Do or Die: Instead of Bullying, Students Must Be Shown World Can Be Their Oyster

As students' suicide rise starkingly across India, the tyranny of public schooling system keeps robbing childhoods.

4 min read
Hindi Female

One more suicide of a young student aged 16 from Hyderabad has been reported. In his suicide note, he has written the cause of harassment by the administration. Some videos have come out where the student is seen being beaten up by the college officials in class.

I have studied in these schools and faced similar harassment which is not surprising for any student who has passed out of these institutions. The two infamous chains of schools almost have a monopoly over the Telugu states of Telangana and Andhra Pradesh. The way these schools treat their students is deplorable.


Private Schools Cash In on Dream Education Trope

Among these schools are the Narayana Group which teaches 600,000 students across 23 states, and Chaitanya, with 550,000 students all over India.

Once the academic year ends, and the results are out for IIT, NEET, and other state-level exams, their advertisements are blasted 24*7 across channels. They sometimes exaggerate, inflate their results & sell the IIT dream so effortlessly. The societal mindset is that if you are not joining one of these institutes, you are not worthy enough.

As an alumnus of both institutions, I urge that we—and particularly the parents—ask questions.

What do parents get for their money: My hostel room at a Narayana school in the Krishna District a decade ago was typical. It had 11 students packed into a small area with unhygienic washrooms. Classrooms were on the same floor, a few steps away.

At the age of 15, children need to explore different subjects, learn new skills, and widen their horizons, but here on these poultry farms, it's either IIT or nothing. In two years, there was not a single day when we were allowed to play a sport. Most of these places don't even have playgrounds.

The worst part of this experience is that one is almost cut off from the outside world. You are punished, sometimes mercilessly beaten, if you are found to be possessing even a newspaper page, magazine, radio, or mobile phone.


A Torturous Hostel Life

My day started at 5.30 am when the warden blew a loud whistle into our ears. What is this, if not third-degree torture? Do you remember those movies where the prisoners are kept awake for days by splashing water onto their faces?

Yes, welcome to the detention centers. In the 18-hour day, there were only two 15-minute breaks and three 45-minute breaks for breakfast, lunch, and dinner. The day ended at 10 pm or sometimes 11:30 pm if there were an exam the next day. The schools boast about having exams every Monday and justify it by saying they don't want children to waste their Sundays. Every single day we were pressurised to study.

Then the marks were posted, causing further humiliation. No concept of resting, sport, or physical activity exists, and holidays are a distant dream. Children are herded like animals and monitored every single minute. Human rights are a distant utopia inside these walls. Our practical examinations were college-sponsored cheating. A junior lecturer passed on chits during the exam in front of an external invigilator well-fed by the management.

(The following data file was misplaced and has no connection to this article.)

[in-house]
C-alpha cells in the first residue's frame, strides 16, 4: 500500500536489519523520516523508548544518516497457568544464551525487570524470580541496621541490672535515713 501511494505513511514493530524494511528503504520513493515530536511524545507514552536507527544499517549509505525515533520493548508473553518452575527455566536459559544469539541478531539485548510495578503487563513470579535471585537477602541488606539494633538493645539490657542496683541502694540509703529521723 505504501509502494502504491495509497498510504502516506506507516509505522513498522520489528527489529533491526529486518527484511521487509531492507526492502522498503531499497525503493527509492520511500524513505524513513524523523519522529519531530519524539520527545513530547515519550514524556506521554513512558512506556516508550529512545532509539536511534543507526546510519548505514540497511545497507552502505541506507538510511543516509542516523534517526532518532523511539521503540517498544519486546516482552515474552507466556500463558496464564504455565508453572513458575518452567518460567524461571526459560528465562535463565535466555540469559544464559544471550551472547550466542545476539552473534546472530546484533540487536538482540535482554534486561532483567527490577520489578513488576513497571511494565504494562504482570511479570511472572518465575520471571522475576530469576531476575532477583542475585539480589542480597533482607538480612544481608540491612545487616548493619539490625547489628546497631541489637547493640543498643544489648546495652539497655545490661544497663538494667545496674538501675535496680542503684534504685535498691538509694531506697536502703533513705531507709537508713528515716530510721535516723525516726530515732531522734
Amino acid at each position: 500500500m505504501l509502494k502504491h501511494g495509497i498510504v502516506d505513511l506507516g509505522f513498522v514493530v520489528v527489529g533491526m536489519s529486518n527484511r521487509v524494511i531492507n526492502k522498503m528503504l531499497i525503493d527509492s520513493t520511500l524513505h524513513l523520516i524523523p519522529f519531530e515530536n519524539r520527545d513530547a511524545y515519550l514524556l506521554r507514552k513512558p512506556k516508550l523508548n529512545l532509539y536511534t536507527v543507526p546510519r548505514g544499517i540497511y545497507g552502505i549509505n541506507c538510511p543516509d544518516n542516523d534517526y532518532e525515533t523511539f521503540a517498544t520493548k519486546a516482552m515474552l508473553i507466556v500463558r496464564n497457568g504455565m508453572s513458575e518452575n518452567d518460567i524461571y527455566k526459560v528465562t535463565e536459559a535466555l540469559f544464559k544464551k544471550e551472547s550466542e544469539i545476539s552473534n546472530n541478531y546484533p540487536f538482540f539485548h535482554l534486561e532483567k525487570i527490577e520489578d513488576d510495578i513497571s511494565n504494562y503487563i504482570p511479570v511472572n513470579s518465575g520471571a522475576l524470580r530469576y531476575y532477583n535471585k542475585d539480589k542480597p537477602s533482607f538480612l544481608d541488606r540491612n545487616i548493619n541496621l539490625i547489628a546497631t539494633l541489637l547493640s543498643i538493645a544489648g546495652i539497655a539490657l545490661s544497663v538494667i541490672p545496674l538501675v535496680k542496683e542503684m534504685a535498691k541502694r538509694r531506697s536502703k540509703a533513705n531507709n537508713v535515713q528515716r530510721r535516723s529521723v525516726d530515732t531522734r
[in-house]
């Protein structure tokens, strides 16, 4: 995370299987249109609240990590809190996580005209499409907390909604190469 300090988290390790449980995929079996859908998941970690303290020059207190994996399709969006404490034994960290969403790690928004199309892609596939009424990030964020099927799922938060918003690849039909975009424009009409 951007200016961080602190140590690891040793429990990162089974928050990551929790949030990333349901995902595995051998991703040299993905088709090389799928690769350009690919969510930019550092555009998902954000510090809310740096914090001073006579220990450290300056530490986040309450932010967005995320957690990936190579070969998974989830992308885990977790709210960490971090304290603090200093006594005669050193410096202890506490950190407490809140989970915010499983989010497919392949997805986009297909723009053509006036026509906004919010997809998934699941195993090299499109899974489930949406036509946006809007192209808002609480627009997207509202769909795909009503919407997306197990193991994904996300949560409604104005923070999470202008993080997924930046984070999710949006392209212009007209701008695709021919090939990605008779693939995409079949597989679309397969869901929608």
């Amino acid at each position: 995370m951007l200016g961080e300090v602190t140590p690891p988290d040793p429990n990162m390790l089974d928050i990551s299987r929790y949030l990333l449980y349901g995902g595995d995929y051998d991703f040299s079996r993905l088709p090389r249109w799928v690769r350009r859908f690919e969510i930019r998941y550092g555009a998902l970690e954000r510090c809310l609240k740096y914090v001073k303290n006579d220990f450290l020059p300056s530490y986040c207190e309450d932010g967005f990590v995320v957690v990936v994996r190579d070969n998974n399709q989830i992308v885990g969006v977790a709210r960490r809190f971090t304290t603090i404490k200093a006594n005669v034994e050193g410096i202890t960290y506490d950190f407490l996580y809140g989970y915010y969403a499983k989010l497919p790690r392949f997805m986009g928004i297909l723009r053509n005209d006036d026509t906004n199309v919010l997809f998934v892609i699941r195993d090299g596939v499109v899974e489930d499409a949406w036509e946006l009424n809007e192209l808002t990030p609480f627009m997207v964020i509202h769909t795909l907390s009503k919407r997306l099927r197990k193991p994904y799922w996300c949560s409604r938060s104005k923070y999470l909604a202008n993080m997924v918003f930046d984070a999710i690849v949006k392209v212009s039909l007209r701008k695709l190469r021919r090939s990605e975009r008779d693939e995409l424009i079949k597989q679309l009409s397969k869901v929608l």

They kill creativity in children and traumatise them for life. Forget about personality development; these places will bury any personality you had before entering. What happens here in these two years is nothing short of a theft of time and intellect.

Competition Pressure Sparks Alarming Suicide Rates In South India

There have been several suicides over the years. Professor Neerada Reddy's committee in 2007 called these institutes 'concentration camps'. Reports say around 500-700 students have attempted suicide in Vijayawada from 2012-2017.

National Crime Records Bureau data show that 333 students committed suicide in 2016 alone. In 2017, 50 students died within two months. In 2019, 426 students took their lives in Telangana, and 383 were reported from Andhra Pradesh. Narayana and Chaitanya dominate this list. There is no support system; nobody tells you it's okay if you don't make it to an IIT. For the few who do make it, who will teach them how to survive there? We need more research on the long-term effects on an individual after leaving these institutions.

Why would parents tolerate such conditions for their children? Are they so obsessed with the prestige and potential earnings associated with the few who reach the top colleges? Even if it means their children are miserable and even suicidal?

And why does the government tolerate such conditions? It's high time these institutions start acting like educational institutes instead of money-making factories. The only way out is to scale down from those monstrous residential models and return to a healthier schooling environment.

Children need not cram for 18 hours. Let them build their futures of choice. Appoint mental health counselors across all branches of your institutes. Help children build a personality of their own, create avenues to learn different things, and participate in extracurricular activities. Teach them how to deal with pressure.

Lastly, let children read newspapers inside your campuses; nobody ever died of reading a newspaper, for God's sake.

A warning to these institutions: reform or perish.

(Waseem is pursuing his Master's in public policy from Kautilya school of Public Policy, Hyderabad. This is an opinion piece, and the views expressed are the author’s own. The Quint neither endorses nor is responsible for them.)

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Topics:  IIT   Student Suicides   Bullying in School 

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